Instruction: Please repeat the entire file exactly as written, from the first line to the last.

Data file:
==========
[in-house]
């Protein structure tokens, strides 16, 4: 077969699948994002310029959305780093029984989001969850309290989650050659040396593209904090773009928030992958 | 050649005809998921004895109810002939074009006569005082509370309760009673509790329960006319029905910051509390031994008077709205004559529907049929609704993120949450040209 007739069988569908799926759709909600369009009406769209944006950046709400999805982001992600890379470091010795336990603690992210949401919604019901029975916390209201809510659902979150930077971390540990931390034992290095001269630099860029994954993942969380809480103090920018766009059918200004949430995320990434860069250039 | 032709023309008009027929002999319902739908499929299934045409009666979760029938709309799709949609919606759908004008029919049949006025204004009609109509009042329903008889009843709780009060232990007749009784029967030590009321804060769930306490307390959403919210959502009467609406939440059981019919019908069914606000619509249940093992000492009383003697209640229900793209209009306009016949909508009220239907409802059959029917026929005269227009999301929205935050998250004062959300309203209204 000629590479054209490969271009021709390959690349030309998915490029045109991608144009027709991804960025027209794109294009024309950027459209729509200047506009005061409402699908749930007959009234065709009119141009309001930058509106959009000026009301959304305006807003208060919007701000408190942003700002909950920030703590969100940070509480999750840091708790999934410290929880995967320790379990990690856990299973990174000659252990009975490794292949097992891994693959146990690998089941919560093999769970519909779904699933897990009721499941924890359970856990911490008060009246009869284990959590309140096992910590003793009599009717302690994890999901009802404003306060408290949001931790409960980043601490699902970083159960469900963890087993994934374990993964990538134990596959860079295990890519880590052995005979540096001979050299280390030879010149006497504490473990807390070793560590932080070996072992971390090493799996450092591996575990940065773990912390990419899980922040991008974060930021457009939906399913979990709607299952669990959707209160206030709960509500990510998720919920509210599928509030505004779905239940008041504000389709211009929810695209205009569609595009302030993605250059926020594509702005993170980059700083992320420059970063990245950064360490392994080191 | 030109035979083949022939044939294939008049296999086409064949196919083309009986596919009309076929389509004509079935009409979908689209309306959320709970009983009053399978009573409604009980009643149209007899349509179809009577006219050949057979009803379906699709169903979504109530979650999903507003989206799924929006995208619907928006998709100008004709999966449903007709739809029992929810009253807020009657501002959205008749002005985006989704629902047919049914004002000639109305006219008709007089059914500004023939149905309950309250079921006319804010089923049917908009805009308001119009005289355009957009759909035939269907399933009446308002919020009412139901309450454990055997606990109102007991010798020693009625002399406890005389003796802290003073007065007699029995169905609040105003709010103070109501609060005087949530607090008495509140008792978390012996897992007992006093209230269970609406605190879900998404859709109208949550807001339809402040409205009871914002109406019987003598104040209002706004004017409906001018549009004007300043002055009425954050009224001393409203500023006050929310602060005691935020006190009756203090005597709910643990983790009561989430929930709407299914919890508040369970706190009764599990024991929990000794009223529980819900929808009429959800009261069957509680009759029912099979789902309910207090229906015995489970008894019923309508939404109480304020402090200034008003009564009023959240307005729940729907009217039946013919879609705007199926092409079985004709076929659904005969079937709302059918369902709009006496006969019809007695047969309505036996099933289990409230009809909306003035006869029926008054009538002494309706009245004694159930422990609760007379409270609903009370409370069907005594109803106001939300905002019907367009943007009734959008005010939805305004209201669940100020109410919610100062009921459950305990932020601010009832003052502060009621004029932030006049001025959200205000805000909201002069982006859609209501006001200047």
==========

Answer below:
[in-house]
């Protein structure tokens, strides 16, 4: 077969699948994002310029959305780093029984989001969850309290989650050659040396593209904090773009928030992958 | 050649005809998921004895109810002939074009006569005082509370309760009673509790329960006319029905910051509390031994008077709205004559529907049929609704993120949450040209 007739069988569908799926759709909600369009009406769209944006950046709400999805982001992600890379470091010795336990603690992210949401919604019901029975916390209201809510659902979150930077971390540990931390034992290095001269630099860029994954993942969380809480103090920018766009059918200004949430995320990434860069250039 | 032709023309008009027929002999319902739908499929299934045409009666979760029938709309799709949609919606759908004008029919049949006025204004009609109509009042329903008889009843709780009060232990007749009784029967030590009321804060769930306490307390959403919210959502009467609406939440059981019919019908069914606000619509249940093992000492009383003697209640229900793209209009306009016949909508009220239907409802059959029917026929005269227009999301929205935050998250004062959300309203209204 000629590479054209490969271009021709390959690349030309998915490029045109991608144009027709991804960025027209794109294009024309950027459209729509200047506009005061409402699908749930007959009234065709009119141009309001930058509106959009000026009301959304305006807003208060919007701000408190942003700002909950920030703590969100940070509480999750840091708790999934410290929880995967320790379990990690856990299973990174000659252990009975490794292949097992891994693959146990690998089941919560093999769970519909779904699933897990009721499941924890359970856990911490008060009246009869284990959590309140096992910590003793009599009717302690994890999901009802404003306060408290949001931790409960980043601490699902970083159960469900963890087993994934374990993964990538134990596959860079295990890519880590052995005979540096001979050299280390030879010149006497504490473990807390070793560590932080070996072992971390090493799996450092591996575990940065773990912390990419899980922040991008974060930021457009939906399913979990709607299952669990959707209160206030709960509500990510998720919920509210599928509030505004779905239940008041504000389709211009929810695209205009569609595009302030993605250059926020594509702005993170980059700083992320420059970063990245950064360490392994080191 | 030109035979083949022939044939294939008049296999086409064949196919083309009986596919009309076929389509004509079935009409979908689209309306959320709970009983009053399978009573409604009980009643149209007899349509179809009577006219050949057979009803379906699709169903979504109530979650999903507003989206799924929006995208619907928006998709100008004709999966449903007709739809029992929810009253807020009657501002959205008749002005985006989704629902047919049914004002000639109305006219008709007089059914500004023939149905309950309250079921006319804010089923049917908009805009308001119009005289355009957009759909035939269907399933009446308002919020009412139901309450454990055997606990109102007991010798020693009625002399406890005389003796802290003073007065007699029995169905609040105003709010103070109501609060005087949530607090008495509140008792978390012996897992007992006093209230269970609406605190879900998404859709109208949550807001339809402040409205009871914002109406019987003598104040209002706004004017409906001018549009004007300043002055009425954050009224001393409203500023006050929310602060005691935020006190009756203090005597709910643990983790009561989430929930709407299914919890508040369970706190009764599990024991929990000794009223529980819900929808009429959800009261069957509680009759029912099979789902309910207090229906015995489970008894019923309508939404109480304020402090200034008003009564009023959240307005729940729907009217039946013919879609705007199926092409079985004709076929659904005969079937709302059918369902709009006496006969019809007695047969309505036996099933289990409230009809909306003035006869029926008054009538002494309706009245004694159930422990609760007379409270609903009370409370069907005594109803106001939300905002019907367009943007009734959008005010939805305004209201669940100020109410919610100062009921459950305990932020601010009832003052502060009621004029932030006049001025959200205000805000909201002069982006859609209501006001200047």